Remarks by Angel Gurría
Tokyo, Japan, 14 April 2017
(As prepared for delivery)
Mr. Nikai, Mr. Nishimura, Colleagues, Ladies and Gentlemen,
Let me begin by thanking Mr. Hidetoshi Nishimura and his team at the Economic Research Institute for ASEAN and East Asia – or ERIA – for their support and very effective partnership with the OECD since 2014. I am very pleased that Mr. Toshihiro Nikai could also join us on this special occasion as it was he who brought the OECD and the ERIA together.
By renewing our Memorandum of Understanding (MoU) today we are taking our relationship to a higher level. Our collaboration with ERIA has been integral to the Docs from previous mcms, a strategic Programme that Prime Minister Abe and I launched in 2014.
The collaboration between ERIA and the OECD is becoming more and more important. Thanks to this co-operation, in recent years we have delivered a number of concrete outputs in a broad range of policy areas to support Southeast Asian countries in their domestic priorities and regional integration efforts.
For example, the ASEAN SME Policy Index, a crucial tool which helps countries to build on a set of policies to maximise the full potential of their SMEs as drivers for job creation and economic growth. This project is already making impact on the ground.
The Philippine government developed its SME Strategy based on the findings of our joint OECD-ERIA SME Policy Index assessment of the country in 2014. Moreover, the government of Lao PDR revised its legal frameworks for Public-Private Partnerships (PPPs) supporting infrastructure development based on the ASEAN Principles for PPP Frameworks and the ASEAN PPP Guidelines; both of which were developed with the support of the OECD and the ERIA.
The OECD-ERIA co-operation has also produced studies and seminars in the areas of trade, global value chains, and disaster risk management. For example, in June 2016, we jointly held a symposium on Making GVCs work for ASEAN in Viet Nam to take stock of the current evidence related to the participation of ASEAN countries in GVCs.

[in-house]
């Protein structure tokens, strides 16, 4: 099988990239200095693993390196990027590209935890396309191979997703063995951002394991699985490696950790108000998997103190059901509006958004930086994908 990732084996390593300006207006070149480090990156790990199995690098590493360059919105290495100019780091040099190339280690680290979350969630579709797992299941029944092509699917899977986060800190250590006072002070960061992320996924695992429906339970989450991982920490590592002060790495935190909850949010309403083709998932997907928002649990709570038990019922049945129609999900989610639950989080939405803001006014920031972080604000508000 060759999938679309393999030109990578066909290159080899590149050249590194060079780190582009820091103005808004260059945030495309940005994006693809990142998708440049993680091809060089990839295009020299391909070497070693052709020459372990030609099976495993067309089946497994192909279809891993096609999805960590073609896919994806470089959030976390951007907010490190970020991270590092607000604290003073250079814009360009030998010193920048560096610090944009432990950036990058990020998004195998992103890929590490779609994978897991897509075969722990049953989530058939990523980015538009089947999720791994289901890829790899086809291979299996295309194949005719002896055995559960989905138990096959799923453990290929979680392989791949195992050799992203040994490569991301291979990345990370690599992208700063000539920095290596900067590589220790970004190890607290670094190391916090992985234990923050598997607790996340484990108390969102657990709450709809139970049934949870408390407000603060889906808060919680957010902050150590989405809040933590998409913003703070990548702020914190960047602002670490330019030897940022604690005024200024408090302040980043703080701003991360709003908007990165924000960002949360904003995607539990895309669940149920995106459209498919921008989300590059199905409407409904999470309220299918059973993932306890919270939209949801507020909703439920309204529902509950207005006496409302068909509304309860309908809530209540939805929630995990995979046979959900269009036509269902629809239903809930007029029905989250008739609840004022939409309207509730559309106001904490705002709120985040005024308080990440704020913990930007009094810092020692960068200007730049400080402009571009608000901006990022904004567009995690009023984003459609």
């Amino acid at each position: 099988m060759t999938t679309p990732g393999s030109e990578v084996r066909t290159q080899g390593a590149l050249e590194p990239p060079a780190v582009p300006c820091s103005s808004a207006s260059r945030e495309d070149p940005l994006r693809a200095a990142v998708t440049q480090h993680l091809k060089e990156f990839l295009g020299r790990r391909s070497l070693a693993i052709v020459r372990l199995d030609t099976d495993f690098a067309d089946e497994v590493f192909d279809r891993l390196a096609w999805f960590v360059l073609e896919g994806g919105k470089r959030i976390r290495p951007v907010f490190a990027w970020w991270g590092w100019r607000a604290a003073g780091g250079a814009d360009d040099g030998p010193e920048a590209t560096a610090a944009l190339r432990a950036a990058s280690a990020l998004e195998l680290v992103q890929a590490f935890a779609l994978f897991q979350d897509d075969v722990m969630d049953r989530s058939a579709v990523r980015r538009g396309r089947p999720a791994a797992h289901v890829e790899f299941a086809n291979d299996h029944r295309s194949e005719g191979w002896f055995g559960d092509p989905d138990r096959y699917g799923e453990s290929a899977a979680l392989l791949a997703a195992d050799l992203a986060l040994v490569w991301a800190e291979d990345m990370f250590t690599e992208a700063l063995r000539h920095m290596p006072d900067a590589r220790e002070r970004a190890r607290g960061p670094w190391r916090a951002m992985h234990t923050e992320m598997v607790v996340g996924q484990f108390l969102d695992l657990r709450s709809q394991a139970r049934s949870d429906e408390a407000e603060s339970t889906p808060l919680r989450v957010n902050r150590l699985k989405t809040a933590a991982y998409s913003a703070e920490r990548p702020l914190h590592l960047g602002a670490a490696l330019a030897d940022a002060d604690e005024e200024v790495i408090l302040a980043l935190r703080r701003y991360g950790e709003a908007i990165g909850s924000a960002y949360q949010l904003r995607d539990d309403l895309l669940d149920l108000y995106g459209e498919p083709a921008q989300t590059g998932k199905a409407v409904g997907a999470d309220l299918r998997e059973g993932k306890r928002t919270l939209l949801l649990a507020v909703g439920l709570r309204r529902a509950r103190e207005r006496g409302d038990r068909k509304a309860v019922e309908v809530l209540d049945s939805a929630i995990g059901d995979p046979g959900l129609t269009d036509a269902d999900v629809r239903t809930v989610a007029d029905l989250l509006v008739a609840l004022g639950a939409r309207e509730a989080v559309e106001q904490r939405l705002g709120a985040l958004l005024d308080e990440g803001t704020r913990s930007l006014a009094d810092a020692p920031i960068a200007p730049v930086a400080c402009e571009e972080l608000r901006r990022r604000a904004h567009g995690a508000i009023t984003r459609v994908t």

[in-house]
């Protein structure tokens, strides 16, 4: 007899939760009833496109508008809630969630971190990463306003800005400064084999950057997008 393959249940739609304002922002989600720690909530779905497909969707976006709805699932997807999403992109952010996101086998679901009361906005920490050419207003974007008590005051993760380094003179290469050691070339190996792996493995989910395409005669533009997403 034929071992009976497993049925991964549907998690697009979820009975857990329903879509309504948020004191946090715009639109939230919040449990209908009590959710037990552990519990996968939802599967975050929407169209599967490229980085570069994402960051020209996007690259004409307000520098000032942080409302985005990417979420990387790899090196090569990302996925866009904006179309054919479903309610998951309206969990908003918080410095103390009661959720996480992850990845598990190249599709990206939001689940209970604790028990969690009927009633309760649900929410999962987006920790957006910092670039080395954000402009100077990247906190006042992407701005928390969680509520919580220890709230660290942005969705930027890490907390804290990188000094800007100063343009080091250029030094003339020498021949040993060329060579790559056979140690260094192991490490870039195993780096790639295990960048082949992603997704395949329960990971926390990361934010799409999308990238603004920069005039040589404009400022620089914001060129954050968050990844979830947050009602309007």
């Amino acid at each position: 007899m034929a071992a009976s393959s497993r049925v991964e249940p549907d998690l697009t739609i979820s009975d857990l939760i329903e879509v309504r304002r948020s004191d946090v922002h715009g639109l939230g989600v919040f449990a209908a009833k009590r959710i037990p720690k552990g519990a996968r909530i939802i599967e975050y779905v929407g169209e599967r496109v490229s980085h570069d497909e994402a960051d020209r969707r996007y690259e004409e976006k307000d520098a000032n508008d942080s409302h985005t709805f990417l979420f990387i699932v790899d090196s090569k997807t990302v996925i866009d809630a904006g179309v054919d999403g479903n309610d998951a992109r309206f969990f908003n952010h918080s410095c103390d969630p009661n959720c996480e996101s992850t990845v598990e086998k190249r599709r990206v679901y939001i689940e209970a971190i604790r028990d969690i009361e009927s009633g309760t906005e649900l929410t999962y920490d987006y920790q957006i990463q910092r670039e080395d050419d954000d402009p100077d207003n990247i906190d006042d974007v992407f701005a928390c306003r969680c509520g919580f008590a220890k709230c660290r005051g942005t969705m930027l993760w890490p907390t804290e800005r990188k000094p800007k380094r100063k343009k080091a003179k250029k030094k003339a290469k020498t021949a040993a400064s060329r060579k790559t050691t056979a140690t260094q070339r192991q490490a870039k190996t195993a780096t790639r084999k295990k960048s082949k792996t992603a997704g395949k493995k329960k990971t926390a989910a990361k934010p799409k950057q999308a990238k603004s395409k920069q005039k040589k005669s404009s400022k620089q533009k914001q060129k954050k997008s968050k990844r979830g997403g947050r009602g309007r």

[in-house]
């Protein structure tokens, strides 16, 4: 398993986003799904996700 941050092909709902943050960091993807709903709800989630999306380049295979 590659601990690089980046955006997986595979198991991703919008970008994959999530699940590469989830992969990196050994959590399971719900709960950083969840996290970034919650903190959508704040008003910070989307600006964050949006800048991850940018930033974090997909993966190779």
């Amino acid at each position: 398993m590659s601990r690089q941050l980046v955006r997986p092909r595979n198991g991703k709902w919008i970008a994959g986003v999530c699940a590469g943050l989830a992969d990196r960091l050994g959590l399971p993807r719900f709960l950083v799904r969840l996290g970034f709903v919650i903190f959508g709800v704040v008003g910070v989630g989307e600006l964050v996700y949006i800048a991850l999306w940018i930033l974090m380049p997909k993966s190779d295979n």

Furthermore, our collaborative OECD-ERIA symposiums on disaster risk management in Indonesia have raised awareness for the Indonesian planning authorities to use disaster risk management considerations at the early stages of their infrastructure development planning. These tools are helping the region’s countries improve their policies to promote more inclusive and sustainable growth.
And now, with the renewal of this MoU, we will continue to broaden the areas of our joint work. We will soon be adding: good regulatory practice, sustainable infrastructure, development and agriculture, to the policy mix.
The next edition of the ASEAN SME Policy Index, which we are launching with the ERIA in 2018, will include the latest innovative thinking from our two institutions on issues like women’s entrepreneurship, inclusive business, green growth and the challenges posed by the digital economy.
It will also examine how policy-makers can best link these considerations to the growth of SMEs and the improvement of SME productivity. And we are also expanding joint activities such as training of government officials from Southeast Asian countries.
Last but not least our growing collaboration with individual countries will create further synergies and leverage our partnership with ERiA.
I am certain that this longstanding collaboration – with this renewed impetus – will produce many important fruits. As the late Japanese poetess Toyo Shibata – who began writing poetry at 92 – once said: “A flower bloomed from a century-old tree, and it’s all because of your support.”
Let’s keep working together for a more inclusive and sustainable global economy.